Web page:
I’m working with Cesium for a few years now, first let me say thank you for developping such an amazing tool !

Now to the core of the problem, I have a plane modelized as an entity, which owns positions and orientations properties.

How to trace polylines at the tips of the wings (approximately) I just need to show the global attitude of the plane once or twice per second.

I’ve been checking Cesium.Transforms and I guess that my answer lies somwhere there, as I’d like to make a clever operation on my previously computed trajectory and attitude data to make this offset, but can’t make it so far.

What do you mean by “trace polylines”? What are you trying to do? Track the coordinate at the wing-tips, something like that? If your bounding box is uniform with the plane tips (ie. tips are against the wall of a bounding box) then tranforms can work, but transforms aren’t easy.

Hi Alex, thanks for your quick answer, yes I’d like to “draw” the wing tips trajectories (sry for that) around the main path of my plane, but they don’t need to be exactly at the tips, it could be a distance of 15m doesn’t matter.

a basic sandcastle could be the one of the interpolated positions that has interpolated orientations as well :

Find the bounding box of your model (airplane), and the center over the wings

Look into Cesium.VelocityOrientationProperty(position)

Pull out the heading / yaw from 2. and calculate the offset based on 1.

Add those two positions to an array of positions that you’ve got to two polylines with Cesium.CallbackProperty()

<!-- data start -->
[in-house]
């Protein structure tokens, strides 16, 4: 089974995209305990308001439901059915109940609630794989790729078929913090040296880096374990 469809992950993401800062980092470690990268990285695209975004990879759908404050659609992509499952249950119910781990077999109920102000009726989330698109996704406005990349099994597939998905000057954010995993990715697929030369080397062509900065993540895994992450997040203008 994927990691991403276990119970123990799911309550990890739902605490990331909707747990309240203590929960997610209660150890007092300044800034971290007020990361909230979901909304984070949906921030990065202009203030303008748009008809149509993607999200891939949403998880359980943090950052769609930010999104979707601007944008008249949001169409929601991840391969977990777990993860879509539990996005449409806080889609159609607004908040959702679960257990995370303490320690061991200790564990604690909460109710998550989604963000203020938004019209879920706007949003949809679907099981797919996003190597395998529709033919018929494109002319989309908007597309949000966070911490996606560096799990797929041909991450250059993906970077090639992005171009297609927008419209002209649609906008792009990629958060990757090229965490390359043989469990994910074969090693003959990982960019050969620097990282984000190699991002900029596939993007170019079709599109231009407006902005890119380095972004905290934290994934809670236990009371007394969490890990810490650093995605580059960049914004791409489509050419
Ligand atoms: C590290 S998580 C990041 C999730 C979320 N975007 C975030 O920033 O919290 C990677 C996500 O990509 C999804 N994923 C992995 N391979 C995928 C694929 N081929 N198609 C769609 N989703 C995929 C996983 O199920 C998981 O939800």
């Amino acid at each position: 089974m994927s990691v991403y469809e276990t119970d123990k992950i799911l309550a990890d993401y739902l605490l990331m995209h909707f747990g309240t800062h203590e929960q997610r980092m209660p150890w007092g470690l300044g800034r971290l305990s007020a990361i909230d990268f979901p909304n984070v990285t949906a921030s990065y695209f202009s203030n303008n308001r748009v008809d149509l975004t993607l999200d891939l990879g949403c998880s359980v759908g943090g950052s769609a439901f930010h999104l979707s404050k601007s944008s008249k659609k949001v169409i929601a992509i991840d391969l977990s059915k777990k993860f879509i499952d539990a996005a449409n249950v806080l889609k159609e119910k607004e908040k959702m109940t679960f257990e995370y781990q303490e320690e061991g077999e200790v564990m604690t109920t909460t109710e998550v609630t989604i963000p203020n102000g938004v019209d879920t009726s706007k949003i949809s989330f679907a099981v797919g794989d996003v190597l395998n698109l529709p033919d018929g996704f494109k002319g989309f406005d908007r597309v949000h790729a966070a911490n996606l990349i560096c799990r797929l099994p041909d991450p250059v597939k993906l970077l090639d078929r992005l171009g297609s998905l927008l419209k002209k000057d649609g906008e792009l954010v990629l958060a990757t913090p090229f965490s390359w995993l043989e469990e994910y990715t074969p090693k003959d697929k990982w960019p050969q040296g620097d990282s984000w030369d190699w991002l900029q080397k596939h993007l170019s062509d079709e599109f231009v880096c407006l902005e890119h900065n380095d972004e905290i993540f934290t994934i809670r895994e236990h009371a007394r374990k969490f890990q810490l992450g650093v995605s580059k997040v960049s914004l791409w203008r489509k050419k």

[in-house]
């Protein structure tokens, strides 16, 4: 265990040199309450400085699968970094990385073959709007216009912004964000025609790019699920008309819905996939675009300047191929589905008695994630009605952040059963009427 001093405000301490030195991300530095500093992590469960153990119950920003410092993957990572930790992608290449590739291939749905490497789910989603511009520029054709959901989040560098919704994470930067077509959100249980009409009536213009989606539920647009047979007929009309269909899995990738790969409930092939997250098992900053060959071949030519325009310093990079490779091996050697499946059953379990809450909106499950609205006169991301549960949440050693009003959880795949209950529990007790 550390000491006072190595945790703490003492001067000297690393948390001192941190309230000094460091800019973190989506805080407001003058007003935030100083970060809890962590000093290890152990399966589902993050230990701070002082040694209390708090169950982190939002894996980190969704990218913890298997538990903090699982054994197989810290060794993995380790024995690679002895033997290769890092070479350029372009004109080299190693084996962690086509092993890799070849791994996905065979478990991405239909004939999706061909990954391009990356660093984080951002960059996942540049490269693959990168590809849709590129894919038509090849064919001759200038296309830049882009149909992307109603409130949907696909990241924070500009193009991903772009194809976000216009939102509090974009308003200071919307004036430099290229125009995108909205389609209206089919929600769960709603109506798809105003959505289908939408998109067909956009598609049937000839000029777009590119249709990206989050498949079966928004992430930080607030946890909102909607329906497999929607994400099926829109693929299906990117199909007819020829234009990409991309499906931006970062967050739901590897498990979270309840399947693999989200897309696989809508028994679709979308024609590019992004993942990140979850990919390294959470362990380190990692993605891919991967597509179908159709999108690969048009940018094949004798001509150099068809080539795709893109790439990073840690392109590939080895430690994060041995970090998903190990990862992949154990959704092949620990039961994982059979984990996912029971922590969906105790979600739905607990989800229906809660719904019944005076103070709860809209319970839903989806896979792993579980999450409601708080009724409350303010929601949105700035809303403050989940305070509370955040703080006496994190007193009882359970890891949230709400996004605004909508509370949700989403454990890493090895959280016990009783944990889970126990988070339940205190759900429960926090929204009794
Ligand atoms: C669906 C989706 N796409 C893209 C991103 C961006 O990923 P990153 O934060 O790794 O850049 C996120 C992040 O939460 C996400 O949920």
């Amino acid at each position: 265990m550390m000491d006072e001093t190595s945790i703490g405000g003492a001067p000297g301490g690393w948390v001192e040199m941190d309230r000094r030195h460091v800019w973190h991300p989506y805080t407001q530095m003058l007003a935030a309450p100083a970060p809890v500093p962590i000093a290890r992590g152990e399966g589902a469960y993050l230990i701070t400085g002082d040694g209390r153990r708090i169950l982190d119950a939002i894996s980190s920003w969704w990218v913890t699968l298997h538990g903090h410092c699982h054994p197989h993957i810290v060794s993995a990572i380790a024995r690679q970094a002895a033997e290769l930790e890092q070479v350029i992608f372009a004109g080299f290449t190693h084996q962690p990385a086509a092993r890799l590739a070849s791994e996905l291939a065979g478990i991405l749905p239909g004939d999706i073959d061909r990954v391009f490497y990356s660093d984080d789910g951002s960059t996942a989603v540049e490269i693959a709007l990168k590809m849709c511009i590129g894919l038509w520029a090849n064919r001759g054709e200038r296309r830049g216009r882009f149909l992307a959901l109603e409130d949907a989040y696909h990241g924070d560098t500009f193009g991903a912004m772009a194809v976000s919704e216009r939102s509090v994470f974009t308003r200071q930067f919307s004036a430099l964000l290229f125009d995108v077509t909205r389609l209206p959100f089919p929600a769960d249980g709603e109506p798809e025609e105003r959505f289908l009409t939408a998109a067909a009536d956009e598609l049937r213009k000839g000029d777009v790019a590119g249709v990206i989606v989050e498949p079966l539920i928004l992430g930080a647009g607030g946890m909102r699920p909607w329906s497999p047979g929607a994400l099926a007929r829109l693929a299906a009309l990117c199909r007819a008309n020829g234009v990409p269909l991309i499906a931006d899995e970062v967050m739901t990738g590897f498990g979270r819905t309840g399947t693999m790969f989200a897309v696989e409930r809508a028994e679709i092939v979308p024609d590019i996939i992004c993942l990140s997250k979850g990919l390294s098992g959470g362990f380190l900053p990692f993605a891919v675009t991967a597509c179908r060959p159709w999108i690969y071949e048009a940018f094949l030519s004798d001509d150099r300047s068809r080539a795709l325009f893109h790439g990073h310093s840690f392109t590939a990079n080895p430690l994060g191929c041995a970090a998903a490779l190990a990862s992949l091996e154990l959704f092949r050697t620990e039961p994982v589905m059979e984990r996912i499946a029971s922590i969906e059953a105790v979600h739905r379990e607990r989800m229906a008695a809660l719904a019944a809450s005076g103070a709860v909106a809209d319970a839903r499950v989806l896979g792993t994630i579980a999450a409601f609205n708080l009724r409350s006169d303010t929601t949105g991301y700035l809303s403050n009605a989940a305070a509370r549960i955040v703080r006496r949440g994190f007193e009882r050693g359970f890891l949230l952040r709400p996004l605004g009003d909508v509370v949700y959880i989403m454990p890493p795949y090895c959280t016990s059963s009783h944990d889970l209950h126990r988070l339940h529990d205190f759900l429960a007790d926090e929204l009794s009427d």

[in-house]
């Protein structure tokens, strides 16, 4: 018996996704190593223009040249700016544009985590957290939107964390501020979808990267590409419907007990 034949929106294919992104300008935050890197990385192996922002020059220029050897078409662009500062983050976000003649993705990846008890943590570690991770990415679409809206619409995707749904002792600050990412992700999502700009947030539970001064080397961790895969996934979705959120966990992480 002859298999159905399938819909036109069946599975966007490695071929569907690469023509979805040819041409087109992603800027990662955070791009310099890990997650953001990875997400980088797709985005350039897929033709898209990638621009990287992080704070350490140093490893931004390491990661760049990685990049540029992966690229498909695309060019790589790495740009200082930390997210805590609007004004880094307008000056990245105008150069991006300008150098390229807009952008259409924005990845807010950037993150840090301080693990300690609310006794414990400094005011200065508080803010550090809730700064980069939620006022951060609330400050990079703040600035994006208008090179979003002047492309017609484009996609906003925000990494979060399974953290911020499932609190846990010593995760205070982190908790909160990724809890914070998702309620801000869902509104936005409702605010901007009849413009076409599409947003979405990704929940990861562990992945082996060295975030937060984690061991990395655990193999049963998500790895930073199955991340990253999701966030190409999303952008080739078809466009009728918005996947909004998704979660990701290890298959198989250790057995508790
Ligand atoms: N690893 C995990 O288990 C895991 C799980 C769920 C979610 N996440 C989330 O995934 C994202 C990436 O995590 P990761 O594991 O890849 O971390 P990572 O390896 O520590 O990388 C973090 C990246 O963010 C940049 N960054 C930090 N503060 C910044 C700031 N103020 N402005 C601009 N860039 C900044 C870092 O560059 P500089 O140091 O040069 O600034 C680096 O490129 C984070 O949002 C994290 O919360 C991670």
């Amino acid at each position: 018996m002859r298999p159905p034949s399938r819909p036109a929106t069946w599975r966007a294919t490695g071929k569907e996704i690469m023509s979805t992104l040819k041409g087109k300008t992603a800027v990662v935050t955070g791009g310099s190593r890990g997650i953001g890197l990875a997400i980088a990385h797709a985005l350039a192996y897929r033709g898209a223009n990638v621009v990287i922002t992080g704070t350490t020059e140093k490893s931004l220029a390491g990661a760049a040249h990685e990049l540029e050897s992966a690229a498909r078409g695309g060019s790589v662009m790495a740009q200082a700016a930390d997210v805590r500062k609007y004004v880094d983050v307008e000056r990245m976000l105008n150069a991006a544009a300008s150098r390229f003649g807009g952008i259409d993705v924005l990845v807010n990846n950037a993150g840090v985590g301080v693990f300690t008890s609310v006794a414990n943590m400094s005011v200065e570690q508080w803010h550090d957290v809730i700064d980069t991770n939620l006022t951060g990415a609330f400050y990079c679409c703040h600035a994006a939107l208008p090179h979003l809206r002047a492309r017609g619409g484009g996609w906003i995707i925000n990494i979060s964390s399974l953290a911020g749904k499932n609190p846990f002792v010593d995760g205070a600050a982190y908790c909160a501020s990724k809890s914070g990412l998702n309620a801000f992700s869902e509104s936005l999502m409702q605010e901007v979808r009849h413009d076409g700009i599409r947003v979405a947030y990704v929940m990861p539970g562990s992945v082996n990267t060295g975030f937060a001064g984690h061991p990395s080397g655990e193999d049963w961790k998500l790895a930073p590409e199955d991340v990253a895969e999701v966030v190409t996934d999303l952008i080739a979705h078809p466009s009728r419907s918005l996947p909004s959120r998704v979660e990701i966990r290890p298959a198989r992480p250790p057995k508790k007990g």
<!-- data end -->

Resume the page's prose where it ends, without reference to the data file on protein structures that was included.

I guess 3. is the tricky one, and there’s probably many approaches, from using world coordinates, to cartesian offsets, and so on. Cesium Transforms are mostly in cartesian, so maybe that’s a better bet.

My approach to this would be find the center of your model in world coordinates, add the wingspan distance in meters, and offset where the wings cross the body, as well as height. If you can draw a point right there, then the rest is somewhat easier. Create two world coordinates with those offsets perpendicular to the models heading angle. First I’d do it assuming the plane is aligned with the horizon, then see if you can pull the yaw out, and adjust the height of the two new world coordinates (which is easy as they are in meters). If you want to be precise you can triangulate the offset in meters, but even aproximations might be good enough here.

As to do the actual math of all this I don’t have time right now (will take a few hours of fiddling around, I think), but I’m sure someone out there have done something similar. None of this is Cesium specific apart from finding the heading and yaw of your model, so a bit of searching around will probably yield something (“how to add point offset to coordinate based on heading / yaw”)

Thank you Alex for this comprehensive answer, it is indeed the 3. that I need help with, I’ll keep on searching maybe in math forums. Thanks again for your time!